April 15, 2009

I read this on a forum I frequent.

“Re: Christianity + homosexuality

The arguments that are used against homosexuality are the same arguments that were used to justify segregation and racism. I think that, with time, people are going to look back at this bigotry the same way we look back on slavery and “white only” water fountains. It’s just another example of otherwise decent people being too caught up in their upbringing and traditions to look at the world rationally.”

Regardless of our thoughts concerning homosexuality and how we, as Christians approach the issue, this is concerning to me. In 50 years, is the church going to be distanced even further from everyday life because of our hard-line stances on these kinds of issues? Are we going to be seen as bigots and un-accepting? How do we overcome this perception?



  1. I would like to have read more specifically what the arguments are “that are used against homosexuality are the same arguments that were used to justify segregation and racism.” Do you know what they are, Josh?

  2. I think that, regardless of specific verses, there’s no denying that the broader church in the past has either remained silent upon or outrighted supported discrimination against individuals on basis of race and gender. Paul’s misinterpreted call for women to remain silent in church, for example, has been used for centuries to keep women in a subordinate role as second-class citizens, both within public places of worship and in the private Christian home.

    Verses like that, however, are gradually being reimagined and re-understood within the context of the culture they would have been read. There are maybe three, four at the most, passages within the whole Bible which make some form of condemnation about certain practices of homosexuality. All of them fleeting, all of them obscured (whether by the cultural understanding, the contextual significance, or the kind of language being used), and all of them overshadowed by the Bible’s consistent talk of concepts which are far more important: love, forgiveness, compassion, mercy, justice, to name but a few. Despite the efforts of many Christians to try and lift this handful of passages into emphasis and out of their context, there is no doubt that the Bible is almost completely silent and ambiguous on the issue of homosexuality. In fact, Jesus Himself, the centre of our faith, said NOTHING on the matter. Thus I would submit that silence is not ample justification to condemn something as sinful.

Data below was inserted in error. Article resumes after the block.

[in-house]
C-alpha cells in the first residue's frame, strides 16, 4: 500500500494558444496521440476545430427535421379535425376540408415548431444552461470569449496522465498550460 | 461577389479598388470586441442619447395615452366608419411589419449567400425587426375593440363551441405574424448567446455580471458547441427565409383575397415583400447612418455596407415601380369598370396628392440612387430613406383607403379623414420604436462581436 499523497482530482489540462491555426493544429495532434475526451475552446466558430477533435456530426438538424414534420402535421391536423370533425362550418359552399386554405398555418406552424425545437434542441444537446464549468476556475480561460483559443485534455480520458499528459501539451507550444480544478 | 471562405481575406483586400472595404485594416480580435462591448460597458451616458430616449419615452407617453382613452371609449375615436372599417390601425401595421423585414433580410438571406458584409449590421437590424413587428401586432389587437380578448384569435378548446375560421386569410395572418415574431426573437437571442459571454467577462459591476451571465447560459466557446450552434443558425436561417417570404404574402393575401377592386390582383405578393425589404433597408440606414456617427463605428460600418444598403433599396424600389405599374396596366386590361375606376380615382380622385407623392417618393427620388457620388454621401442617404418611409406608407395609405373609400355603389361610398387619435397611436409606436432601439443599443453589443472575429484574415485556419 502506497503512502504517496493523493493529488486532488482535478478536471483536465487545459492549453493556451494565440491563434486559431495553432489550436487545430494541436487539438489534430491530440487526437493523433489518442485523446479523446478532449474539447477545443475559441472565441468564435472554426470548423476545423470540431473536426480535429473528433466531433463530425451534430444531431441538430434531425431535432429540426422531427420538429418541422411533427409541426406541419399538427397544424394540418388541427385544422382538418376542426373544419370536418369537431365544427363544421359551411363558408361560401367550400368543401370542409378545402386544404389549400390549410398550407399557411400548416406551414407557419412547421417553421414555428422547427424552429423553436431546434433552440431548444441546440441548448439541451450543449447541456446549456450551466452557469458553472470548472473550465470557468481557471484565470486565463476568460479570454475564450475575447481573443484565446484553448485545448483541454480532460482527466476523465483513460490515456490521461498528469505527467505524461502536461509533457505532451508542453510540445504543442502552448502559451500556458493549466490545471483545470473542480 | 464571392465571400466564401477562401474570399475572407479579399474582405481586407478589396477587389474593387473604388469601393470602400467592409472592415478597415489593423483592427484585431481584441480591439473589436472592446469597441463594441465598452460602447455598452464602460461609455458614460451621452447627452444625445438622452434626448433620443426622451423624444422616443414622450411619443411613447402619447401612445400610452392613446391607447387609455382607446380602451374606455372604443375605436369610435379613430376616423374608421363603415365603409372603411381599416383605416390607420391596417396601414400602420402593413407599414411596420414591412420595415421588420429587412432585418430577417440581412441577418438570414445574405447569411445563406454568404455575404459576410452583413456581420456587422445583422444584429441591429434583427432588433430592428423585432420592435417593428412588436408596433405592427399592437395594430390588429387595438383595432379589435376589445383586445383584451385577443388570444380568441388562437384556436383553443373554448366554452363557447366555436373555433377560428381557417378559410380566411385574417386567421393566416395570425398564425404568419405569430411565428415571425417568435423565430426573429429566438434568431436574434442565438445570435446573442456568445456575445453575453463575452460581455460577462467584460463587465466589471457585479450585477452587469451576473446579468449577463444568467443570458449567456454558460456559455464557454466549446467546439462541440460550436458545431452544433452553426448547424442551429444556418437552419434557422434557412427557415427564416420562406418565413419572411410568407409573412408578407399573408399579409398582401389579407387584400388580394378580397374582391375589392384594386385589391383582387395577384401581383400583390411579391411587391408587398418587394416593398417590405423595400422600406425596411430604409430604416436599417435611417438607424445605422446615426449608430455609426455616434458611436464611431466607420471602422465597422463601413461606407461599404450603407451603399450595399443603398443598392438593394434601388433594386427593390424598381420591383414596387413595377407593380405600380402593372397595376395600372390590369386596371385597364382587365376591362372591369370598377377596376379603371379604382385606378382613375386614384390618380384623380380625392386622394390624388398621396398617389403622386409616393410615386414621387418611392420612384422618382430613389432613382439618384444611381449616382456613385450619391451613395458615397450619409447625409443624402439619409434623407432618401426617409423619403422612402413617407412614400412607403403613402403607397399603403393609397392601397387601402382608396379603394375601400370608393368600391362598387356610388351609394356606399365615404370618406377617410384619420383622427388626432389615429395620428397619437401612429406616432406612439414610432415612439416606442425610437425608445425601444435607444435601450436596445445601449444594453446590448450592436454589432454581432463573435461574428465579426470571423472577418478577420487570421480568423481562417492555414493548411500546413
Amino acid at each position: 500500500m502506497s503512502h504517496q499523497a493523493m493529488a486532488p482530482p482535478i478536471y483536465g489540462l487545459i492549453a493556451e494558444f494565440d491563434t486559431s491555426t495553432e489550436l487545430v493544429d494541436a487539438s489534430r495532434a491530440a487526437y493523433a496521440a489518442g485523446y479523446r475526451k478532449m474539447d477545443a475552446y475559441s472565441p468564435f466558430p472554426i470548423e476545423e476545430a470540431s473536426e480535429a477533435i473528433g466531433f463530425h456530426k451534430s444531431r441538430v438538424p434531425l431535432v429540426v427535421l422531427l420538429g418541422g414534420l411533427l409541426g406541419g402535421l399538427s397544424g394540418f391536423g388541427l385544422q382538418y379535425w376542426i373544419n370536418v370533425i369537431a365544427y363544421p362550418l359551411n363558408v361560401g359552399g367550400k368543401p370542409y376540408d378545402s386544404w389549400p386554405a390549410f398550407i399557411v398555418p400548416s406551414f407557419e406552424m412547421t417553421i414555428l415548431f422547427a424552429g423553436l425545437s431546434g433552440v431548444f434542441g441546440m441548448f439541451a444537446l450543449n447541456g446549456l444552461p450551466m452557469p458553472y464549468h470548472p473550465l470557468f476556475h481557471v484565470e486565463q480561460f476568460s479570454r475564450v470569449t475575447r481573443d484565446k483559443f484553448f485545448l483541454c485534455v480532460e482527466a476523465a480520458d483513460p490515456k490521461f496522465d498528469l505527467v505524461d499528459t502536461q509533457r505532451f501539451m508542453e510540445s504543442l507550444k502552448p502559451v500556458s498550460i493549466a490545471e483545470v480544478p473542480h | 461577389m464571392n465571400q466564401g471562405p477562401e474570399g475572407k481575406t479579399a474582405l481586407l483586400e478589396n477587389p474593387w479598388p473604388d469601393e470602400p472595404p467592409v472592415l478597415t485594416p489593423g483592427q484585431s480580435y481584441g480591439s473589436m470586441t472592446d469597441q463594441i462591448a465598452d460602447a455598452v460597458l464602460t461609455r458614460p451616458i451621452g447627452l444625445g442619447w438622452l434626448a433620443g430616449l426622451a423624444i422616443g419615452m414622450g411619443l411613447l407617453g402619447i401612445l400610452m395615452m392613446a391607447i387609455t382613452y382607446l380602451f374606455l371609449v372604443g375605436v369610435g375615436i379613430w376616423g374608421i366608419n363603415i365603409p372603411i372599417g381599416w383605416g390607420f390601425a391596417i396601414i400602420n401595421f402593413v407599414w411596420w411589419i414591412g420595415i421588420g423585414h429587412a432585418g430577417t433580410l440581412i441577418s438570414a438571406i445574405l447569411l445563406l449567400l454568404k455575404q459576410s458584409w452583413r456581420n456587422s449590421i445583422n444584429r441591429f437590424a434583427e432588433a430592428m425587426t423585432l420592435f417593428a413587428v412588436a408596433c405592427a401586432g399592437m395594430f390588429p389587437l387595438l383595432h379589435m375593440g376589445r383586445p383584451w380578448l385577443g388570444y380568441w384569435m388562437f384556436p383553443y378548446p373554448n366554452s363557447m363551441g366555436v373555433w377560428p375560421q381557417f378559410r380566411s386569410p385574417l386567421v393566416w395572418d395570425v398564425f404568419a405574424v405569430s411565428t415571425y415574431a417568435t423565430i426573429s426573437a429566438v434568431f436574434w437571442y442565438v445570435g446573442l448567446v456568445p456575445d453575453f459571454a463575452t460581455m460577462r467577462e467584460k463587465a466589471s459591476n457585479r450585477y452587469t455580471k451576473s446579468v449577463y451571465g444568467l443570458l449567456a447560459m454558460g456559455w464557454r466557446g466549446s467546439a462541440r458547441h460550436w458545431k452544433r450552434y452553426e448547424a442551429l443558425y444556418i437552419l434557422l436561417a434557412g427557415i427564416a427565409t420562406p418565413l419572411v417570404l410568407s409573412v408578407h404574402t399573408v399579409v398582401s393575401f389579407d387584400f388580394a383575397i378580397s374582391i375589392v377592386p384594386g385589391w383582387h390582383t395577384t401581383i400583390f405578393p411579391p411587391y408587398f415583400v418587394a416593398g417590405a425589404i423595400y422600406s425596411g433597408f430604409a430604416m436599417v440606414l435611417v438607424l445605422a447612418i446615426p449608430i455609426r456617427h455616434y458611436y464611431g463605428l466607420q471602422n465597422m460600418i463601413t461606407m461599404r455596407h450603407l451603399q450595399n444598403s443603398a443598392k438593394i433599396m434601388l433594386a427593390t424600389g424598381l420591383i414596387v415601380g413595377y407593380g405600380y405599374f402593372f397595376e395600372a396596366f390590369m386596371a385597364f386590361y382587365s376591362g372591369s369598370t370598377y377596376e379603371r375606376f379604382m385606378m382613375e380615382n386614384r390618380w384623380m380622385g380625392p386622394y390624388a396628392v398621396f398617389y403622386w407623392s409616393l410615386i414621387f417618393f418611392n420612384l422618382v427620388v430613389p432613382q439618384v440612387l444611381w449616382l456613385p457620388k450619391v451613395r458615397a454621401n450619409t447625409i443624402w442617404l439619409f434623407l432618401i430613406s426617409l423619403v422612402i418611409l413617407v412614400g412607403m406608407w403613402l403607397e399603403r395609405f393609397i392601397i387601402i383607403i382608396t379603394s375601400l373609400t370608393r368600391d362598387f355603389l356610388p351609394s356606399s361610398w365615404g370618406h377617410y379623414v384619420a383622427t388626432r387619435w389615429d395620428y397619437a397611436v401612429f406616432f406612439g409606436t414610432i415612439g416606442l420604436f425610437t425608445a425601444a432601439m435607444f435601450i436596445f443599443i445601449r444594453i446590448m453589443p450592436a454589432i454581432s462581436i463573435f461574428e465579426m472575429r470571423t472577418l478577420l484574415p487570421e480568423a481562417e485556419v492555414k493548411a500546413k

Our Christian response to individuals of a homosexual orientation ought to be what it is to all people: one of love and inclusion. Yes, there is a need to call people to a particular way of living once they have found Christ, but this way of living is the same for the heterosexual person as it is from the homosexual one. The need to observe temperance, sexual responsibility, and monogamy are the same for all people, regardless of orientation.

  3. I think it’s more important to evaluate the connections between faith and democracy. In my opinion we don’t draw an appropriate distinction between the two and impose our beliefs on law in order to get people to “bend” to our concept of right. It’s interesting that the prop 8 stuff in California has turned into a “moral” issue… We’ve already given the state power over the term “marriage” (since marriages are no longer distinctly the power of the Church, “by the power vested…”) If we acknowledge the contract of “marriage” to be legal rather than religious (which we already have) is it fair for us, as a Democracy to withhold it?

  4. The problem is, Archie, when the church doesn’t move with society, it get’s seen as irrelevant. I am not saying that we should just sway as social patterns and trends do, but it’s important to see problems as they are developing. How do we overcome this?

  5. Ahh, proactive v. reactive? I think in theory it would involve being Christ followers before everything (US Citizens, catholic, Baptist, man, woman, gay, straight, republican, democrat, etc.) else.
    In theory of course.
    In practice I think equal amounts of laziness and the expectation that America is a “christian” nation have gotten us to where we are today. Don’t think and by all means do everything you can to live comfortably. We live in too much fear of the world and not enough fear of God. We’re too worried about the “defense” of our faith (or our god*) because we’ve made that god* too small. Due to this small view of God our faith can only be reactive, the city on the hill is, well, a fort. The moment we become like Jesus and help the outcasts and the downtrodden I think the problems you mentioned will become a second thought…

  6. This could be considered a false dilemma. To imply that Christians MUST either fully approve something OR be filled with hatred toward it is not valid. When we argue under this assumption, we usually end up defining homosexuality in an unfair way. We feel that if we simply include homosexuals they will feel accepted in church. This may be wishful thinking, since people don’t want to be tolerated, they want to be approved of and validated. This is where our definition of love is called into question. We feel that requiring people to change before we will love them is wrong, and rightly so. The church should be revolted by that attitude. However, the entire foundation of our faith implies that true love DESIRES changes and progression of its beloved. The love is given freely, yet this love acts to bring change. Please do not mistake me: this is NOT a statement about how we should treat homosexuals, but a misconception about love that we often argue from.

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